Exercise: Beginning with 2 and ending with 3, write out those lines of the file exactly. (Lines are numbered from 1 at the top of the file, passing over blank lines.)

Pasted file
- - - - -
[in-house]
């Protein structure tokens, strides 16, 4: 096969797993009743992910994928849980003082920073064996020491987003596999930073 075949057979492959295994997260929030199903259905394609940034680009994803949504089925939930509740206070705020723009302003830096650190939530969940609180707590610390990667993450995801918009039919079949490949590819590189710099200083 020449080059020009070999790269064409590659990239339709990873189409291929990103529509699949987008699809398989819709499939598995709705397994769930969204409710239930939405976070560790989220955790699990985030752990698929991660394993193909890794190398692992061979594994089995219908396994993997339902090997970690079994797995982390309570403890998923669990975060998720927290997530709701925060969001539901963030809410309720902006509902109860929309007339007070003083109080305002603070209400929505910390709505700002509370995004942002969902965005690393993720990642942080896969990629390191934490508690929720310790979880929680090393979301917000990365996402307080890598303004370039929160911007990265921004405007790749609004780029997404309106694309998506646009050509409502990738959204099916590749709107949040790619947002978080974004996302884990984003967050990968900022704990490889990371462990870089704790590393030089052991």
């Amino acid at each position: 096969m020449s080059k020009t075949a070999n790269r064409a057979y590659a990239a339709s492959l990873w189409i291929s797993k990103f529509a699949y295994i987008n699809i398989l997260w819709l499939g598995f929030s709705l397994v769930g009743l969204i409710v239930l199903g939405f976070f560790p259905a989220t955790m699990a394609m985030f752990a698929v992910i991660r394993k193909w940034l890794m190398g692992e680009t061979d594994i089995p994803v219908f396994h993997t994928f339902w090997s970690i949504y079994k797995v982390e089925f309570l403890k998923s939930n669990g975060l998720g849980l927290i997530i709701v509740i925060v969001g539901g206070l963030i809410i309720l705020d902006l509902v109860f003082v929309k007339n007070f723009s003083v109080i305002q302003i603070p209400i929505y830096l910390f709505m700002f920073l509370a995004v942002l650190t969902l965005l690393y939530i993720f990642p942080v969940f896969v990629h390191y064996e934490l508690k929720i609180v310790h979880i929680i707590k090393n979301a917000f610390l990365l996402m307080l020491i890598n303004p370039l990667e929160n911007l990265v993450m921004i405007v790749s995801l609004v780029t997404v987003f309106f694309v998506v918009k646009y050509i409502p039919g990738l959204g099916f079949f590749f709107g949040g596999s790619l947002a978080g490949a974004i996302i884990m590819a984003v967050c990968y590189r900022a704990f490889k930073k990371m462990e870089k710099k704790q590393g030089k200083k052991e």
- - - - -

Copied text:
């Protein structure tokens, strides 16, 4: 096969797993009743992910994928849980003082920073064996020491987003596999930073 075949057979492959295994997260929030199903259905394609940034680009994803949504089925939930509740206070705020723009302003830096650190939530969940609180707590610390990667993450995801918009039919079949490949590819590189710099200083 020449080059020009070999790269064409590659990239339709990873189409291929990103529509699949987008699809398989819709499939598995709705397994769930969204409710239930939405976070560790989220955790699990985030752990698929991660394993193909890794190398692992061979594994089995219908396994993997339902090997970690079994797995982390309570403890998923669990975060998720927290997530709701925060969001539901963030809410309720902006509902109860929309007339007070003083109080305002603070209400929505910390709505700002509370995004942002969902965005690393993720990642942080896969990629390191934490508690929720310790979880929680090393979301917000990365996402307080890598303004370039929160911007990265921004405007790749609004780029997404309106694309998506646009050509409502990738959204099916590749709107949040790619947002978080974004996302884990984003967050990968900022704990490889990371462990870089704790590393030089052991």
């Amino acid at each position: 096969m020449s080059k020009t075949a070999n790269r064409a057979y590659a990239a339709s492959l990873w189409i291929s797993k990103f529509a699949y295994i987008n699809i398989l997260w819709l499939g598995f929030s709705l397994v769930g009743l969204i409710v239930l199903g939405f976070f560790p259905a989220t955790m699990a394609m985030f752990a698929v992910i991660r394993k193909w940034l890794m190398g692992e680009t061979d594994i089995p994803v219908f396994h993997t994928f339902w090997s970690i949504y079994k797995v982390e089925f309570l403890k998923s939930n669990g975060l998720g849980l927290i997530i709701v509740i925060v969001g539901g206070l963030i809410i309720l705020d902006l509902v109860f003082v929309k007339n007070f723009s003083v109080i305002q302003i603070p209400i929505y830096l910390f709505m700002f920073l509370a995004v942002l650190t969902l965005l690393y939530i993720f990642p942080v969940f896969v990629h390191y064996e934490l508690k929720i609180v310790h979880i929680i707590k090393n979301a917000f610390l990365l996402m307080l020491i890598n303004p370039l990667e929160n911007l990265v993450m921004i405007v790749s995801l609004v780029t997404v987003f309106f694309v998506v918009k646009y050509i409502p039919g990738l959204g099916f079949f590749f709107g949040g596999s790619l947002a978080g490949a974004i996302i884990m590819a984003v967050c990968y590189r900022a704990f490889k930073k990371m462990e870089k710099k704790q590393g030089k200083k052991e």